gender: objectification

This is an ad for Tao Asian bistro and nightclub in Las Vegas. The tagline is “Always a happy ending.” Note the naked woman’s body with the presumably Chinese characters on her. And of course a “happy ending” is often associated with Asian massage parlors…

I came upon this series of ads in a local Las Vegas magazine (although I’ve forgotten which one; sorry). The first two images were at the front of the magazine.

I turned to page 13 to see what this super-skinny, barely-dressed woman was being used to sell.

Of course! Houses!

Note the very passive positioning of the model–she looks like she’s about to faint, or maybe is in the act of fainting. And the background on the other two images appears to be gold satin–evoking satin sheets, perhaps?

Here is an ad, from Metropolitan Home magazine, from a home decorating magazine that uses a woman’s body to sell blinds:

Scott W. sent us this website selling condominiums in northern Boston.  Here are a couple screenshots of the completely gratuitous use of  a sexy woman and implicit sex:

NEW! Sharon G. sent us a photo of a billboard in Tel Aviv with the copy “Go all the way.”  It’s selling kitchen remodeling (see the website here):


See more posts using sex (with women) to sell homes, see here.


“Please keep stealing our stewardesses. Within two years most of our stewardesses will leave us for other men. This isn’t surprising. A girl who can smile for 5 1/2 hours is hard to find. Not to mention a wife who can remember what 124 people want for dinner. (And tell you all about meteorology and jets, if that’s what you’re looking for in a woman.) But these are not the things that brought on our problem. It’s the kind of girl we hire. Being beautiful just isn’t enough. (We don’t mean it isn’t important. We just mean it isn’t enough.) So if there’s one thing we look for, it’s girls who like people. And you can’t do that and then tell them not to like people too much. All you can do is put a new wing on your stewardess college to keep up with the demand.”

Dorotha found this here.

This 50-minute documentary is about men who are in romantic relationships with high-end sex dolls. It’s a must watch. There is a lot to see in this movie: objectification of women, for sure; also the sad lonliness of men who don’t want to, can’t, or don’t think they can, be in a relationship with a real woman; as my friend Jason pointed out, the way in which the men project an interest in clothes and make-up onto their dolls; and so much more.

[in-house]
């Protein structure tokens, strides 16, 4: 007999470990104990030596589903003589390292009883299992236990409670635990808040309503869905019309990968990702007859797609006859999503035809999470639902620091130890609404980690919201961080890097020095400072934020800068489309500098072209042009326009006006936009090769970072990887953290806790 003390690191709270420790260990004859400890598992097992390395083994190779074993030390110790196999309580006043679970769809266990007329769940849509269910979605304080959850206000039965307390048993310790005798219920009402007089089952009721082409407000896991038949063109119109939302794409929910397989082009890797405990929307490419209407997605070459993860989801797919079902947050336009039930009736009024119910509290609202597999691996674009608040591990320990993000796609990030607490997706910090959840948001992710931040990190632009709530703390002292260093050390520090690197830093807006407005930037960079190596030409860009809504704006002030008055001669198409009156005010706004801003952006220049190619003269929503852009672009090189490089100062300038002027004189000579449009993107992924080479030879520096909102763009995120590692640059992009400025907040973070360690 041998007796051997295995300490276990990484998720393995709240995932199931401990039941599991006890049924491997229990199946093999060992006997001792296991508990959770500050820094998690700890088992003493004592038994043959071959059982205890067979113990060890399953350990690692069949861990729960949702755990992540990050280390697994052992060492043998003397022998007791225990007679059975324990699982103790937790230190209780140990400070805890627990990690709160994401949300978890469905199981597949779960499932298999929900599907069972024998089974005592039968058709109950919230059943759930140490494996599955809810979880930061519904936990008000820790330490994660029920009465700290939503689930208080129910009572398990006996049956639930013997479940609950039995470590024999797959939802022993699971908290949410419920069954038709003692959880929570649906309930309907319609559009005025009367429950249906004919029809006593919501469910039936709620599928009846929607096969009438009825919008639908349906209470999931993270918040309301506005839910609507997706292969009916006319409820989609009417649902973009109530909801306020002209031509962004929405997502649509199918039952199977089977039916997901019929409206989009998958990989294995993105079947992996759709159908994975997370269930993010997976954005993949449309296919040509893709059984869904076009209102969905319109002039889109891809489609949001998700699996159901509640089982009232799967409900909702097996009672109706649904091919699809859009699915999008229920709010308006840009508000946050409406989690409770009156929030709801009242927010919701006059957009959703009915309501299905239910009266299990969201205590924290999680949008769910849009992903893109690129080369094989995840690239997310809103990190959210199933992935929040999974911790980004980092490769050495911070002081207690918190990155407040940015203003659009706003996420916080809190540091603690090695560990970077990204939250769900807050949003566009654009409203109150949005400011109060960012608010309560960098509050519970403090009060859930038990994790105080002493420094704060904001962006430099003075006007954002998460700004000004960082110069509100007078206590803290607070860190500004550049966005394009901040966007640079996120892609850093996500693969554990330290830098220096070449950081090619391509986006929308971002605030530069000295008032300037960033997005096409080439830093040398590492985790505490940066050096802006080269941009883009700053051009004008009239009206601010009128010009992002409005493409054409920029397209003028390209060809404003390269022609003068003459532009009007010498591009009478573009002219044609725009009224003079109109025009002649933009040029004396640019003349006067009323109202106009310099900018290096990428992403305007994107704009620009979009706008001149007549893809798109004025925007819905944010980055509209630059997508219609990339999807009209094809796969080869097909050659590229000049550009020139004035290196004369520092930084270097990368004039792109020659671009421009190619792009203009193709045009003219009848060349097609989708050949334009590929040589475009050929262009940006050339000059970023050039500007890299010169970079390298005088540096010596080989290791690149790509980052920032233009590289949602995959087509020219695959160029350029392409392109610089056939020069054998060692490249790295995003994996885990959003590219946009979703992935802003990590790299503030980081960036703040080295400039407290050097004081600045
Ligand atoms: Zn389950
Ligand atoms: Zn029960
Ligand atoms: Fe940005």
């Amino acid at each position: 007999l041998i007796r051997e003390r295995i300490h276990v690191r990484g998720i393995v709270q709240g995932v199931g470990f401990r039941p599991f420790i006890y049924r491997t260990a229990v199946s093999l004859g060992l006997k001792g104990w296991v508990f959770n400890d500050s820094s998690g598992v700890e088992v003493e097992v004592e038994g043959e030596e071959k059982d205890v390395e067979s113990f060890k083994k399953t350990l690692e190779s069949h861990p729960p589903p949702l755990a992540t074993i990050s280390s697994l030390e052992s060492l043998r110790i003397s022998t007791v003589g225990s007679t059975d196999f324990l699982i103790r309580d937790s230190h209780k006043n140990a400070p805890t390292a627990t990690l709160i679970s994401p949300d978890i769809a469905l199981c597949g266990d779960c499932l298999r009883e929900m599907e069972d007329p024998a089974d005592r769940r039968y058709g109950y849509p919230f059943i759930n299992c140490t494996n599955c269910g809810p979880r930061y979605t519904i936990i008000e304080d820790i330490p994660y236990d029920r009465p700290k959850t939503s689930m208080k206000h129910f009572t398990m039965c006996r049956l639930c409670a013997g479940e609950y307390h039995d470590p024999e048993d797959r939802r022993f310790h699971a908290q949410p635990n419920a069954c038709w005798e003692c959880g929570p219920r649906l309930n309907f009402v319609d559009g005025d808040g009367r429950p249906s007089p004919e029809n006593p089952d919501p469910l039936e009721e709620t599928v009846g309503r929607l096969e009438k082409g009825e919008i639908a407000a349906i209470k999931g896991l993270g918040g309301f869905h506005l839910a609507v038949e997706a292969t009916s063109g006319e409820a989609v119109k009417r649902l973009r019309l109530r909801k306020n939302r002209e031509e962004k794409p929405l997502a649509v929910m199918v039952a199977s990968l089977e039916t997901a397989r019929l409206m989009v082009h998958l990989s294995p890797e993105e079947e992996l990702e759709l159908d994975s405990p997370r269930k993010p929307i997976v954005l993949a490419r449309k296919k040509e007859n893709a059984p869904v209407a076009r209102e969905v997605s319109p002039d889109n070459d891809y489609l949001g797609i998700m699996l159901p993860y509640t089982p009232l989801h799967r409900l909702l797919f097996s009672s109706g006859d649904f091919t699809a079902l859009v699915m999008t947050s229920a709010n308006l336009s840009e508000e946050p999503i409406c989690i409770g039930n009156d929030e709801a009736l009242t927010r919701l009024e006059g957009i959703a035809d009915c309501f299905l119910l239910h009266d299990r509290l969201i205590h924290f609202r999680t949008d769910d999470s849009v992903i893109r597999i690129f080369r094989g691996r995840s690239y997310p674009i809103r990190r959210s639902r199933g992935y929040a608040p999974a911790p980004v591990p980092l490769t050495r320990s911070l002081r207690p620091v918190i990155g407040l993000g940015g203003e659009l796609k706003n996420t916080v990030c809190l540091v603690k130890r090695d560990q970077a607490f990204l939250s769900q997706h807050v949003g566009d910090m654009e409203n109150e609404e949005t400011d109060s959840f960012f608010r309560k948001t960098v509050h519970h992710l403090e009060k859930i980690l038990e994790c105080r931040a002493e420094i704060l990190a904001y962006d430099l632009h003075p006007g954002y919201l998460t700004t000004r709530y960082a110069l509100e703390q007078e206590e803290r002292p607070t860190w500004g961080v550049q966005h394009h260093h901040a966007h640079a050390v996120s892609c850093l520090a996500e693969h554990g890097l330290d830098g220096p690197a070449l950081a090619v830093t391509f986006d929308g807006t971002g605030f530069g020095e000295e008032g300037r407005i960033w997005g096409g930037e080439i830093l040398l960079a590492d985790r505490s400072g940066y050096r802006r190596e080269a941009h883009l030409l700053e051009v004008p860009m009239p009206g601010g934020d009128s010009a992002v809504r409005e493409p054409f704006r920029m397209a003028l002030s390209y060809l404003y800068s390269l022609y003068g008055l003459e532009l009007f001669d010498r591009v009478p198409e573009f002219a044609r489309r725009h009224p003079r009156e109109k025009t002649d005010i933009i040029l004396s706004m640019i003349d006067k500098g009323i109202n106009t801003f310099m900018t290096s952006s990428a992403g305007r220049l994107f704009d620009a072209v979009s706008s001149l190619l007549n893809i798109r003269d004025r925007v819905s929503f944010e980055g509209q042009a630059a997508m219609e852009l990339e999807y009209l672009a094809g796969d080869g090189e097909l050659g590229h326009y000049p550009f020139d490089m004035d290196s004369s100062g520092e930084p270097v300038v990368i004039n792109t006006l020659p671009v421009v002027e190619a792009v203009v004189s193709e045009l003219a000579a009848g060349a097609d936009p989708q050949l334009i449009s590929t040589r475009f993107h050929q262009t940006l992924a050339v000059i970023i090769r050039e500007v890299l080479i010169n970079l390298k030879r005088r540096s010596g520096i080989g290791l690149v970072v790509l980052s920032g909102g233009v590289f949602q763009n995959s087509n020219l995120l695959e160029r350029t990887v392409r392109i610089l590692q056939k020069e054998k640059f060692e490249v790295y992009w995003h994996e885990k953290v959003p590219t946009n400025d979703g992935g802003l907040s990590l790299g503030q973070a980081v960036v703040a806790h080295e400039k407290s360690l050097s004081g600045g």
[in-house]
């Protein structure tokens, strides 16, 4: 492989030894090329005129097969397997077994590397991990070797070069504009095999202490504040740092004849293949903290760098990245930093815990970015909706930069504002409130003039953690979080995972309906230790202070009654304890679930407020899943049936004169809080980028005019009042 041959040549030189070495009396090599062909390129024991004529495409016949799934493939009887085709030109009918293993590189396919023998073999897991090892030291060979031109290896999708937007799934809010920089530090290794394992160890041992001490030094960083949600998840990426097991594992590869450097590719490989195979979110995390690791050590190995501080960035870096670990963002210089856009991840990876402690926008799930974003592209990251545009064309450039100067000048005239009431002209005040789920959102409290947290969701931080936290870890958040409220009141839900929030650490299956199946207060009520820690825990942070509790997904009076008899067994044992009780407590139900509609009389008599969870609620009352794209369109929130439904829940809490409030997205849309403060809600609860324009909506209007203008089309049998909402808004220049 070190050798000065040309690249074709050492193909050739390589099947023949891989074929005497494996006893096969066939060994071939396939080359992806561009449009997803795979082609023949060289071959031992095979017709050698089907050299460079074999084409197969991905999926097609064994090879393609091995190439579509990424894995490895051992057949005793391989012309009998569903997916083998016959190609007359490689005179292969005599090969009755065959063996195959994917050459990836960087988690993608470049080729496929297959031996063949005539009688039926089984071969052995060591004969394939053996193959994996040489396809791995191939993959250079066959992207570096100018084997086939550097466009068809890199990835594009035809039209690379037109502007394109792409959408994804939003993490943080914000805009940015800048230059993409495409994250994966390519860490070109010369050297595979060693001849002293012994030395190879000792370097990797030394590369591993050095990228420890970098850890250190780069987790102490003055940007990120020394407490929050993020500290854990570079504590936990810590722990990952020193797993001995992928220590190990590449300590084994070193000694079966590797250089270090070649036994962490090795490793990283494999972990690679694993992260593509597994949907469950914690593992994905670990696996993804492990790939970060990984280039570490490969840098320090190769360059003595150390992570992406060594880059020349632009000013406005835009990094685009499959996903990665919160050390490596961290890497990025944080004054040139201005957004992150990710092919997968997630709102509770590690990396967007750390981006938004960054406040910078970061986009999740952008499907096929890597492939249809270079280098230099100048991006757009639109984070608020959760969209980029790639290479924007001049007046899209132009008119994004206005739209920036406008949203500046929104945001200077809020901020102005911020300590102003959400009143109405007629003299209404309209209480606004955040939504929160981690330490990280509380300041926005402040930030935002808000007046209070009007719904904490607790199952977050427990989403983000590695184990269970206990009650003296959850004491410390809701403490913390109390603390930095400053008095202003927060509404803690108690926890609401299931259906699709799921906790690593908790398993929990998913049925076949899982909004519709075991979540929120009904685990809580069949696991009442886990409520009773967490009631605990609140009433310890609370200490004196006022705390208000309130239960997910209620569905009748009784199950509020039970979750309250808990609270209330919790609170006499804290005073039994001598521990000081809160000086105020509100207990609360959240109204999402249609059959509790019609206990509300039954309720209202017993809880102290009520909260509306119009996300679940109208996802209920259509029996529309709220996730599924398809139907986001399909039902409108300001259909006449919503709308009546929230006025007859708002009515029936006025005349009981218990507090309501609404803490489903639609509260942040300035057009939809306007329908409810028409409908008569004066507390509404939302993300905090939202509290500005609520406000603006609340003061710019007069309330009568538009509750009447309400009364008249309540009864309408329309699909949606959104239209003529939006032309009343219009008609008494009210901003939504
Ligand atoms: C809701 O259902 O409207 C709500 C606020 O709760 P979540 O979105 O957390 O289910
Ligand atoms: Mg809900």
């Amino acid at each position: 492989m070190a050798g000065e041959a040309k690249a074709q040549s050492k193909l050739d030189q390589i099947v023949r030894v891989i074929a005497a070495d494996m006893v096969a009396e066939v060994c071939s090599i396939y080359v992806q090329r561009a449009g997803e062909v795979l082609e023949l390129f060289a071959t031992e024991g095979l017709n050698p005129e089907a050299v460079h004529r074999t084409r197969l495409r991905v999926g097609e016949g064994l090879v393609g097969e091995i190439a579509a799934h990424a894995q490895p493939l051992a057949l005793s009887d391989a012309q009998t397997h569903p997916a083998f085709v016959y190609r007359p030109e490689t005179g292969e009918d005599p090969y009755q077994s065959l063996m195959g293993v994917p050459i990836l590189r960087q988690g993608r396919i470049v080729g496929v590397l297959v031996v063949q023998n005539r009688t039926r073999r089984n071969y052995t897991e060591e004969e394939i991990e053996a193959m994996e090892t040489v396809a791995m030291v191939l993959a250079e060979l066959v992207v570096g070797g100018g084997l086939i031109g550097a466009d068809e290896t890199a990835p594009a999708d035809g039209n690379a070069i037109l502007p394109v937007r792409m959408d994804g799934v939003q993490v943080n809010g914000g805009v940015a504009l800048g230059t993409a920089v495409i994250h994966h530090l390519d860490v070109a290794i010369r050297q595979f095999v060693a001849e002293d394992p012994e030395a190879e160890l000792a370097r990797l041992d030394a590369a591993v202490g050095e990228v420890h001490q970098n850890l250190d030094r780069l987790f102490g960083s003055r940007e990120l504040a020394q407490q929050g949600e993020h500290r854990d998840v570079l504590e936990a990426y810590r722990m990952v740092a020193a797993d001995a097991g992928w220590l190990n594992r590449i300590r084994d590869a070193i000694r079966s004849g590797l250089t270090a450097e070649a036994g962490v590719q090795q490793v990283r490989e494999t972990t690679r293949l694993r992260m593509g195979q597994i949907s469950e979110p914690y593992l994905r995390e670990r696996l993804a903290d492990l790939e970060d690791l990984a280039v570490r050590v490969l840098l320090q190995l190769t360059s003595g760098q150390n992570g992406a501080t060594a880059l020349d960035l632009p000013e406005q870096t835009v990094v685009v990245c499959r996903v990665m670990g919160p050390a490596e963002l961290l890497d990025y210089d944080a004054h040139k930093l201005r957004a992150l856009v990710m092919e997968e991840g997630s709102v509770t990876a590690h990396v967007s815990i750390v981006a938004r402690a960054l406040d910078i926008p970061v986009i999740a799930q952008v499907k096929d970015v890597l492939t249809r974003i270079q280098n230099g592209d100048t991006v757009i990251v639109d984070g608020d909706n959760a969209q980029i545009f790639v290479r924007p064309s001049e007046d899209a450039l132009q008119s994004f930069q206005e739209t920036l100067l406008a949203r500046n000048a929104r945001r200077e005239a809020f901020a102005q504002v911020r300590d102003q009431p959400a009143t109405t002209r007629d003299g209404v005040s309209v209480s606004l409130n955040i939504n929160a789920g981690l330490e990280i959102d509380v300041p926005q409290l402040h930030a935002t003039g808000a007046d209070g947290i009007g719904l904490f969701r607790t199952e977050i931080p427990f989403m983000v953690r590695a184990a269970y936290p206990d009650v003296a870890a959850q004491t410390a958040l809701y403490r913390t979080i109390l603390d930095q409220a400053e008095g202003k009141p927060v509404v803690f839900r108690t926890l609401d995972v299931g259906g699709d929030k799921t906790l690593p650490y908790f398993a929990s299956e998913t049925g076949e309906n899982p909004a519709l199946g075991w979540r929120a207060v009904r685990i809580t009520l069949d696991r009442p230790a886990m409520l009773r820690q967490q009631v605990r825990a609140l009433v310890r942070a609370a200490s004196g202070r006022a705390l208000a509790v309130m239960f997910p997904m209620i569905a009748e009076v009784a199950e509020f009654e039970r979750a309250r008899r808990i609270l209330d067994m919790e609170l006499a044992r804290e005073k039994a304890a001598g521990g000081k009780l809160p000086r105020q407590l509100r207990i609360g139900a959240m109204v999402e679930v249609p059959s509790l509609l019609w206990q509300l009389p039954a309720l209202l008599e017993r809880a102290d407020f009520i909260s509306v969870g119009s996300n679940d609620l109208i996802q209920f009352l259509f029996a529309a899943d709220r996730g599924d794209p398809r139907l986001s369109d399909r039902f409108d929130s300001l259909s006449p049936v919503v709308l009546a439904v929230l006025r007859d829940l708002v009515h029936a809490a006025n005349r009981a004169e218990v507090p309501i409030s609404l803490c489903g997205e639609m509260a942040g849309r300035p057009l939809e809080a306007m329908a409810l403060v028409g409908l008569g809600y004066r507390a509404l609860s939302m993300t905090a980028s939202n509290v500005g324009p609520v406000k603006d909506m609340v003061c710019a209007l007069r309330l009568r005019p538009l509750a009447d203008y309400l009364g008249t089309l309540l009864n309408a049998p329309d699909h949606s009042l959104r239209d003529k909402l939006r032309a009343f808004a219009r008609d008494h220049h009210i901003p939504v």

The Real Dolls website is worth a look, too.

Lisa Wade, PhD is an Associate Professor at Tulane University. She is the author of American Hookup, a book about college sexual culture; a textbook about gender; and a forthcoming introductory text: Terrible Magnificent Sociology. You can follow her on Twitter and Instagram.

Courtesy of and the SWS listserv.

These are pretty disturbing for a number of reasons. Maybe it is just my wish that they aren’t real, but I’ m skeptical about whether they really exist. They don’t appear to be photoshopped, but even though they’re linked all over the internet, I couldn’t find the actual place/s that sell them. And while I was searching around I found this mouse pad. Note that the size of the mini skirt is really very disturbingly small.

And I also found a lot of people who want to buy that pencil sharpener. And one person who thinks that this knife holder is “far more offensive” than the pencil sharpener.

What do you think? Oh, and the knife holder is available multiple places including here.

This “delightful” quiz in Us magazine asks viewers, segregated by sex, to judge women’s breasts and what they do with them. Don’t miss the fact that 56% of men and 31% of women prefer Heidi Montag with breast implants.

What, exactly, a reader is supposed to do with this information is a mystery to me. But there must be a use for this in some class somewhere.

Women, if you are lucky, you too could look like a piece of Chex Mix:

NEW! You desire these kitchen counters and cupboards like you desire that “dream” woman’s curves.  I know you do.  (Thanks Sarah N!)


I also have to ask: Above her head it reads “Studio White — Featuring Curves.”  Could this be a race joke?  You know, black women are curvy, so a white woman’s curves is a special feature?  I don’t know.  I may be reading too much into it.